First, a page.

Announcing details of tighter rules for international students from India and elsewhere, British Home Secretary Alan Johnson said bogus students will find it difficult to gain entry and work in the UK illegally.

Johnson, who announced tightening of the student visa regime on Sunday, said genuine students will continue to be welcome.

The details announced on Wednesday comes days after Britain suspended issuing student visas in north India, Bangladesh and Nepal, suspecting large scale irregularities.

The new regulations will ensure that students studying below degree level have a limited ability to work in the UK, and that their dependants cannot work here at all.

It will be even harder for bogus students, whose only aim is to work in the UK, to come into the country, he said.

The new measures for students include: a good standard of English; restricting the lowest level courses to only the most trusted institutions; halving the amount of time a student studying below first degree level or on a foundation degree course will be able to work, to just 10 hours during term time.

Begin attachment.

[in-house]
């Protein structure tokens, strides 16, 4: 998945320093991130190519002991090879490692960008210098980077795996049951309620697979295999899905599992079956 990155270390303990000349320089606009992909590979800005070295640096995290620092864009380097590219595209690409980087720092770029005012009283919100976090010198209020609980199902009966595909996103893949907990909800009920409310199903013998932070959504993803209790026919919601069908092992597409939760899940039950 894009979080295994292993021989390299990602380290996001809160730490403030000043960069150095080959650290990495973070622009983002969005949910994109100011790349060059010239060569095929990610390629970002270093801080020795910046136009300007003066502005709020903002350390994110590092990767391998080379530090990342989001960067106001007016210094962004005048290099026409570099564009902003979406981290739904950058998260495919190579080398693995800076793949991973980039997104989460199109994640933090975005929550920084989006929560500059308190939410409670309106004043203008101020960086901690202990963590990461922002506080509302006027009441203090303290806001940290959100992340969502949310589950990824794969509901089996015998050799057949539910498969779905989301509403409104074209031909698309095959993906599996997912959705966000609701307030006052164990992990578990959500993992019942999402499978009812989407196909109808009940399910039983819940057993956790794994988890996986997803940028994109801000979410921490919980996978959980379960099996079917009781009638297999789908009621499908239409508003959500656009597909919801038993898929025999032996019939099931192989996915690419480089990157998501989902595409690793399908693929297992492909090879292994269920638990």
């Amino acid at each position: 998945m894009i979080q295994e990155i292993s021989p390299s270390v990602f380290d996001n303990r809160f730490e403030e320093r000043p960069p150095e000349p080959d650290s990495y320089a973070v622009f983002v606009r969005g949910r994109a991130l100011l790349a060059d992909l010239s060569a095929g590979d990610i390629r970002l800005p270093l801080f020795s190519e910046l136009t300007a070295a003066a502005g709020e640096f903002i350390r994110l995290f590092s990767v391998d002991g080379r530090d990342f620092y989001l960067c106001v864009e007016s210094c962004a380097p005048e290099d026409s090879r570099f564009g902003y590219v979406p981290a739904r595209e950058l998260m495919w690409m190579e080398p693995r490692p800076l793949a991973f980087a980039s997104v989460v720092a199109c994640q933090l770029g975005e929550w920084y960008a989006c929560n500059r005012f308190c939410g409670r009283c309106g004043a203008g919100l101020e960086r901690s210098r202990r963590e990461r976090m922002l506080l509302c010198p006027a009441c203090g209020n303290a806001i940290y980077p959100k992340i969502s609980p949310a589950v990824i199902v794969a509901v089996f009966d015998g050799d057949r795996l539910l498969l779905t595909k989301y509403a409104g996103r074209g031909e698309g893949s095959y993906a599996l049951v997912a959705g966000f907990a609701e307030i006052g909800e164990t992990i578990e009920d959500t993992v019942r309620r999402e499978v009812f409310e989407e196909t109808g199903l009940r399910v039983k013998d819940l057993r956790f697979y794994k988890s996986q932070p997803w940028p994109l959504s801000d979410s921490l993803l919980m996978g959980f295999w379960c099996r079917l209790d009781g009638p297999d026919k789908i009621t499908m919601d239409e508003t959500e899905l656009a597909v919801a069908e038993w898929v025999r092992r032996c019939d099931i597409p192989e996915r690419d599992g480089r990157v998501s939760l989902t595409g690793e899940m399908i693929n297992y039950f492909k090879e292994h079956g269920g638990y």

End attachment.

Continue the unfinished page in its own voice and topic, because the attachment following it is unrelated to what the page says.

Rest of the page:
The steps also include a ban on bringing in dependants for anyone studying a course for less than six months and a ban on dependants of anyone studying a course lower than foundation or undergraduate degree level from working. They will face removal from the UK if found violating the rules, he said.

Johnson said: “The points-based system was introduced to provide a rigorous system to manage legitimate access to the UK to work and study, with the ability to respond to changing circumstances.

“We want foreign students to come here to study, not to work illegally, and today we have set out necessary steps, which will maintain the robustness of the system we introduced last year. I make no apologies for that.”

In addition, the new measures will include: a ban on foreign students studying below degree level if the course includes a work placement — unless that course is being provided by a university, college or training provider, which has the status of ‘highly trusted sponsor.’

There will also be a requirement for students to demonstrate their English language ability by passing an approved secure test — this will apply to all students studying below (foundation) degree level, including those coming to study English language; and Johnson said the changes are part of a radical overhaul of the student system, which began last year.

Since March 2009, the government has required all foreign students to be sponsored by a college licensed by the UK Border Agency, and to demonstrate that they can support themselves once they get here before being granted a visa.